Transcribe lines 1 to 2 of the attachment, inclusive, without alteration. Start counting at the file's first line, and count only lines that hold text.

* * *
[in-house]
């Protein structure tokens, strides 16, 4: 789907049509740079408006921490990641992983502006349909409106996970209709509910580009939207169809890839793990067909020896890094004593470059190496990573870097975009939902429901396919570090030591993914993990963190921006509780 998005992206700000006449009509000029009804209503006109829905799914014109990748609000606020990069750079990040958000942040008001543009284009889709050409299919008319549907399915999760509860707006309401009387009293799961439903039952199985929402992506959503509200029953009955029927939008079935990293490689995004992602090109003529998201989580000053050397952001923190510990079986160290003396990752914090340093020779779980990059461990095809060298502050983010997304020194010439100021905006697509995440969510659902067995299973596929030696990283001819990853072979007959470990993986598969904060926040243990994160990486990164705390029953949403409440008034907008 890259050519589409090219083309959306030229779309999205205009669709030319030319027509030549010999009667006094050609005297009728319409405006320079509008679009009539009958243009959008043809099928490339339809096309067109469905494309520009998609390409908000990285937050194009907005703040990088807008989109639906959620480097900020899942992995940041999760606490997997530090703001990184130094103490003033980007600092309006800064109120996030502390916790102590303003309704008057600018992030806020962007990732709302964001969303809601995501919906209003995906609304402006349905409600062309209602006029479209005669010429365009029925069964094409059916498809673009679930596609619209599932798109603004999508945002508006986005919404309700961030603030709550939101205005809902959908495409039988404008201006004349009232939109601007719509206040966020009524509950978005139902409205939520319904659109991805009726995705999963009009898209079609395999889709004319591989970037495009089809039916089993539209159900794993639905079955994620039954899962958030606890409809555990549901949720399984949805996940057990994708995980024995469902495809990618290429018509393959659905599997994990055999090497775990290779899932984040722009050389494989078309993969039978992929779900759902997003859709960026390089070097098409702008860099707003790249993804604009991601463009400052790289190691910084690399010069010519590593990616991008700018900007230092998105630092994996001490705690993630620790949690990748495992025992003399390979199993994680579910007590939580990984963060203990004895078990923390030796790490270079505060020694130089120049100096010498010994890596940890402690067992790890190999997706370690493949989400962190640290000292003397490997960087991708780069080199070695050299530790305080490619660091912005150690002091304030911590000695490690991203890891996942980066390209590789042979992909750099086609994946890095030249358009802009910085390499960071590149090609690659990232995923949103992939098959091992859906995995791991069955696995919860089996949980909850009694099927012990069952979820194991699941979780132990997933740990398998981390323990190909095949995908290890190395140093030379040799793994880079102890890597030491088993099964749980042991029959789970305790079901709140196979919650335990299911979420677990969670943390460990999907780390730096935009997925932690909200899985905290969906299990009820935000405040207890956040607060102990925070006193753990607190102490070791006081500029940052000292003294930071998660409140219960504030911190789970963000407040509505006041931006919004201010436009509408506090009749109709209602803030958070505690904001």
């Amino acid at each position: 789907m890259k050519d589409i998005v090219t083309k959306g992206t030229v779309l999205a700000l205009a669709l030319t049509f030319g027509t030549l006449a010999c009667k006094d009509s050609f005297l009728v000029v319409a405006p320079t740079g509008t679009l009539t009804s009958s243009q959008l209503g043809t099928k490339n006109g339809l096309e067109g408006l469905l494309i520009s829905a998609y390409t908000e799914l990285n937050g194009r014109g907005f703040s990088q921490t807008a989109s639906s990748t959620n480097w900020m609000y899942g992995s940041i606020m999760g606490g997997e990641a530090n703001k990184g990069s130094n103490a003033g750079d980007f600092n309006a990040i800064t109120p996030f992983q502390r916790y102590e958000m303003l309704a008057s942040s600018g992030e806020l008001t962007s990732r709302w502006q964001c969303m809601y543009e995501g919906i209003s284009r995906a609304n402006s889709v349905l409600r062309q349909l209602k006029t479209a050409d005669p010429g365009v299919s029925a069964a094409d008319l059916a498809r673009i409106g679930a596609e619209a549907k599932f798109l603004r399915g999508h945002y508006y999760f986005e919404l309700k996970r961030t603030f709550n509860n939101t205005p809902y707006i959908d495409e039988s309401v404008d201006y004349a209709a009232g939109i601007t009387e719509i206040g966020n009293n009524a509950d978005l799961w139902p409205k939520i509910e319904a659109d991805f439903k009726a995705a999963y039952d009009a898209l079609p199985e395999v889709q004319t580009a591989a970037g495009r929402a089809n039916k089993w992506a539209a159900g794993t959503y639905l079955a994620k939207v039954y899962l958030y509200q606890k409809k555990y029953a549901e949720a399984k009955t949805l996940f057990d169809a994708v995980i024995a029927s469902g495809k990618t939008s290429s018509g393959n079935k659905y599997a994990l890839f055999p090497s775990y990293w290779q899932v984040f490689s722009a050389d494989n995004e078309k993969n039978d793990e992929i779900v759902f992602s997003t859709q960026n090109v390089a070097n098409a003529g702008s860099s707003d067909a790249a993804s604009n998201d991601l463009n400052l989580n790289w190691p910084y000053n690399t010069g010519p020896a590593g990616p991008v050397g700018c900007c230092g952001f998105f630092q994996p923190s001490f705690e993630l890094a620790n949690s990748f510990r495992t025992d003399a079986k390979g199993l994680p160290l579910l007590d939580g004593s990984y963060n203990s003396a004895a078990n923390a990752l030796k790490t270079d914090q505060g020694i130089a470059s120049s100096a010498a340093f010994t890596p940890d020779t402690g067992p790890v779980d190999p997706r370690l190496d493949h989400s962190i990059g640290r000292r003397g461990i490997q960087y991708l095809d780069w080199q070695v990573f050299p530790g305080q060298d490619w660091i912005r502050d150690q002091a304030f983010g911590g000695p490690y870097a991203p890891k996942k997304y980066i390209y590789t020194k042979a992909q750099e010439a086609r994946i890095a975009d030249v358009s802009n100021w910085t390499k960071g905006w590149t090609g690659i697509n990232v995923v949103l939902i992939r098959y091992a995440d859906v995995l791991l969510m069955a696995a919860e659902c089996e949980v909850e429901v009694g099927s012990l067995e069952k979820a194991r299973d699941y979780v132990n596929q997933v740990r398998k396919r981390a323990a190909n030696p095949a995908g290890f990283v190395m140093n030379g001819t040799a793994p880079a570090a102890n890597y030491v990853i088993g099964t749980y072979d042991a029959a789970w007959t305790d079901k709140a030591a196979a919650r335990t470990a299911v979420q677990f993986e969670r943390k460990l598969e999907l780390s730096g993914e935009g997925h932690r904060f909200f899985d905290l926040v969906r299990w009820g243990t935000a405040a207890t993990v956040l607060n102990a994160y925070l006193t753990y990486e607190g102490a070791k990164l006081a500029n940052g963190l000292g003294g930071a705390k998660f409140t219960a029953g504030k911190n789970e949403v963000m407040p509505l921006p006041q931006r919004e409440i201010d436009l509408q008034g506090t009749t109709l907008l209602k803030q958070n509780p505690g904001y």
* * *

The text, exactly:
[in-house]
């Protein structure tokens, strides 16, 4: 789907049509740079408006921490990641992983502006349909409106996970209709509910580009939207169809890839793990067909020896890094004593470059190496990573870097975009939902429901396919570090030591993914993990963190921006509780 998005992206700000006449009509000029009804209503006109829905799914014109990748609000606020990069750079990040958000942040008001543009284009889709050409299919008319549907399915999760509860707006309401009387009293799961439903039952199985929402992506959503509200029953009955029927939008079935990293490689995004992602090109003529998201989580000053050397952001923190510990079986160290003396990752914090340093020779779980990059461990095809060298502050983010997304020194010439100021905006697509995440969510659902067995299973596929030696990283001819990853072979007959470990993986598969904060926040243990994160990486990164705390029953949403409440008034907008 890259050519589409090219083309959306030229779309999205205009669709030319030319027509030549010999009667006094050609005297009728319409405006320079509008679009009539009958243009959008043809099928490339339809096309067109469905494309520009998609390409908000990285937050194009907005703040990088807008989109639906959620480097900020899942992995940041999760606490997997530090703001990184130094103490003033980007600092309006800064109120996030502390916790102590303003309704008057600018992030806020962007990732709302964001969303809601995501919906209003995906609304402006349905409600062309209602006029479209005669010429365009029925069964094409059916498809673009679930596609619209599932798109603004999508945002508006986005919404309700961030603030709550939101205005809902959908495409039988404008201006004349009232939109601007719509206040966020009524509950978005139902409205939520319904659109991805009726995705999963009009898209079609395999889709004319591989970037495009089809039916089993539209159900794993639905079955994620039954899962958030606890409809555990549901949720399984949805996940057990994708995980024995469902495809990618290429018509393959659905599997994990055999090497775990290779899932984040722009050389494989078309993969039978992929779900759902997003859709960026390089070097098409702008860099707003790249993804604009991601463009400052790289190691910084690399010069010519590593990616991008700018900007230092998105630092994996001490705690993630620790949690990748495992025992003399390979199993994680579910007590939580990984963060203990004895078990923390030796790490270079505060020694130089120049100096010498010994890596940890402690067992790890190999997706370690493949989400962190640290000292003397490997960087991708780069080199070695050299530790305080490619660091912005150690002091304030911590000695490690991203890891996942980066390209590789042979992909750099086609994946890095030249358009802009910085390499960071590149090609690659990232995923949103992939098959091992859906995995791991069955696995919860089996949980909850009694099927012990069952979820194991699941979780132990997933740990398998981390323990190909095949995908290890190395140093030379040799793994880079102890890597030491088993099964749980042991029959789970305790079901709140196979919650335990299911979420677990969670943390460990999907780390730096935009997925932690909200899985905290969906299990009820935000405040207890956040607060102990925070006193753990607190102490070791006081500029940052000292003294930071998660409140219960504030911190789970963000407040509505006041931006919004201010436009509408506090009749109709209602803030958070505690904001």